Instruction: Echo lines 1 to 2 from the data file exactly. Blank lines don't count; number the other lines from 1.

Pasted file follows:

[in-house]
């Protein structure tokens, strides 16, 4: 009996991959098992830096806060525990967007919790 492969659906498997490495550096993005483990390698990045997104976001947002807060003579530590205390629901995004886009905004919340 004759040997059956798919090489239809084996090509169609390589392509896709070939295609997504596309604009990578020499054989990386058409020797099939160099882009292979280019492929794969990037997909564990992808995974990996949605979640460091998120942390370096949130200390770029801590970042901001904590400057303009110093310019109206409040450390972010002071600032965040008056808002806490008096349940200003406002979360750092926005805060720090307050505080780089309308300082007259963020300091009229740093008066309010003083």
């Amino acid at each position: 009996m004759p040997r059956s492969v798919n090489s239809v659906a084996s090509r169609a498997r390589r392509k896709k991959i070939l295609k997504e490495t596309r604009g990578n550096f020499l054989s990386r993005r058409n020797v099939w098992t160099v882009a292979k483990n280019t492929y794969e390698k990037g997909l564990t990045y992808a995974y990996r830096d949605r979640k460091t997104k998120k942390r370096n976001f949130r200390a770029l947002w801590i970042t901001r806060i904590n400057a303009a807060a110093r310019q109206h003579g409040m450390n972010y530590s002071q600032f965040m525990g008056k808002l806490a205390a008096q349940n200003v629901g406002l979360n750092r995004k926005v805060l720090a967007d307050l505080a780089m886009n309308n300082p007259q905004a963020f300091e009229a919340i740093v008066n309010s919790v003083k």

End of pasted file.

[in-house]
């Protein structure tokens, strides 16, 4: 009996991959098992830096806060525990967007919790 492969659906498997490495550096993005483990390698990045997104976001947002807060003579530590205390629901995004886009905004919340 004759040997059956798919090489239809084996090509169609390589392509896709070939295609997504596309604009990578020499054989990386058409020797099939160099882009292979280019492929794969990037997909564990992808995974990996949605979640460091998120942390370096949130200390770029801590970042901001904590400057303009110093310019109206409040450390972010002071600032965040008056808002806490008096349940200003406002979360750092926005805060720090307050505080780089309308300082007259963020300091009229740093008066309010003083």